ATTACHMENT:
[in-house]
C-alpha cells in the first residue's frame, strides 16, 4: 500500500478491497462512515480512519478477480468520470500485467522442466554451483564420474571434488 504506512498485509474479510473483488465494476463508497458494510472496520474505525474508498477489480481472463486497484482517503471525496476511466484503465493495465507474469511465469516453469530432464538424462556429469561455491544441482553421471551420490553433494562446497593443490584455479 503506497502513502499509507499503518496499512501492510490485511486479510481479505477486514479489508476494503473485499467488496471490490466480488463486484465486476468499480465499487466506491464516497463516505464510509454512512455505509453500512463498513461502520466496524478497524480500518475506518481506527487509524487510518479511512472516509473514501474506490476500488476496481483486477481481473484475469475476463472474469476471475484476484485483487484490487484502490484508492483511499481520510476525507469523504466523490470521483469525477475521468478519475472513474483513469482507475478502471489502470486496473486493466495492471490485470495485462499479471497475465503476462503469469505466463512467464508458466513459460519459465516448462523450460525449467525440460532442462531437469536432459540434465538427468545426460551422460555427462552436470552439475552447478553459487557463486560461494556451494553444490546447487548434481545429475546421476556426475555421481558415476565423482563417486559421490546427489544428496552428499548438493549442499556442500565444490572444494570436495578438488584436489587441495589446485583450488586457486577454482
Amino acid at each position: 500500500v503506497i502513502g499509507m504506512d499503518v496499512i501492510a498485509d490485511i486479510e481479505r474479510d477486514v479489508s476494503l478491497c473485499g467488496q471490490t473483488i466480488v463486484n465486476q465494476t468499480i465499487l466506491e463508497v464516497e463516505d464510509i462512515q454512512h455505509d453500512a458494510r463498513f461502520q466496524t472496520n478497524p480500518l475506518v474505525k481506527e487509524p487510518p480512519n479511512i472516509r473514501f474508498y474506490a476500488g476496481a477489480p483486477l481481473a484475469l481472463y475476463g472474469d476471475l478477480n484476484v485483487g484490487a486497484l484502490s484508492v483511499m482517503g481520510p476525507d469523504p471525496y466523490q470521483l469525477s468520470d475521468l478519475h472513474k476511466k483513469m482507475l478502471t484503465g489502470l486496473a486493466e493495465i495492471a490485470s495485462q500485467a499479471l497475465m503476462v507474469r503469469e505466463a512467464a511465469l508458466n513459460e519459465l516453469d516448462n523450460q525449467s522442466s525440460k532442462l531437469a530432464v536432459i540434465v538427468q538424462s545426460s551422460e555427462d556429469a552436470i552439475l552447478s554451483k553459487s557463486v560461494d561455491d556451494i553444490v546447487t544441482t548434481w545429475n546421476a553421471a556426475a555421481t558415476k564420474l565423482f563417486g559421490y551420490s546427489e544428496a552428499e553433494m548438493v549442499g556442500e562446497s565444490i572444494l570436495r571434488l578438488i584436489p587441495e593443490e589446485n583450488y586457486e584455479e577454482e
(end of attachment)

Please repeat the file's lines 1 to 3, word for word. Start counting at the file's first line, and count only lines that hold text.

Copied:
[in-house]
C-alpha cells in the first residue's frame, strides 16, 4: 500500500478491497462512515480512519478477480468520470500485467522442466554451483564420474571434488 504506512498485509474479510473483488465494476463508497458494510472496520474505525474508498477489480481472463486497484482517503471525496476511466484503465493495465507474469511465469516453469530432464538424462556429469561455491544441482553421471551420490553433494562446497593443490584455479 503506497502513502499509507499503518496499512501492510490485511486479510481479505477486514479489508476494503473485499467488496471490490466480488463486484465486476468499480465499487466506491464516497463516505464510509454512512455505509453500512463498513461502520466496524478497524480500518475506518481506527487509524487510518479511512472516509473514501474506490476500488476496481483486477481481473484475469475476463472474469476471475484476484485483487484490487484502490484508492483511499481520510476525507469523504466523490470521483469525477475521468478519475472513474483513469482507475478502471489502470486496473486493466495492471490485470495485462499479471497475465503476462503469469505466463512467464508458466513459460519459465516448462523450460525449467525440460532442462531437469536432459540434465538427468545426460551422460555427462552436470552439475552447478553459487557463486560461494556451494553444490546447487548434481545429475546421476556426475555421481558415476565423482563417486559421490546427489544428496552428499548438493549442499556442500565444490572444494570436495578438488584436489587441495589446485583450488586457486577454482
Amino acid at each position: 500500500v503506497i502513502g499509507m504506512d499503518v496499512i501492510a498485509d490485511i486479510e481479505r474479510d477486514v479489508s476494503l478491497c473485499g467488496q471490490t473483488i466480488v463486484n465486476q465494476t468499480i465499487l466506491e463508497v464516497e463516505d464510509i462512515q454512512h455505509d453500512a458494510r463498513f461502520q466496524t472496520n478497524p480500518l475506518v474505525k481506527e487509524p487510518p480512519n479511512i472516509r473514501f474508498y474506490a476500488g476496481a477489480p483486477l481481473a484475469l481472463y475476463g472474469d476471475l478477480n484476484v485483487g484490487a486497484l484502490s484508492v483511499m482517503g481520510p476525507d469523504p471525496y466523490q470521483l469525477s468520470d475521468l478519475h472513474k476511466k483513469m482507475l478502471t484503465g489502470l486496473a486493466e493495465i495492471a490485470s495485462q500485467a499479471l497475465m503476462v507474469r503469469e505466463a512467464a511465469l508458466n513459460e519459465l516453469d516448462n523450460q525449467s522442466s525440460k532442462l531437469a530432464v536432459i540434465v538427468q538424462s545426460s551422460e555427462d556429469a552436470i552439475l552447478s554451483k553459487s557463486v560461494d561455491d556451494i553444490v546447487t544441482t548434481w545429475n546421476a553421471a556426475a555421481t558415476k564420474l565423482f563417486g559421490y551420490s546427489e544428496a552428499e553433494m548438493v549442499g556442500e562446497s565444490i572444494l570436495r571434488l578438488i584436489p587441495e593443490e589446485n583450488y586457486e584455479e577454482e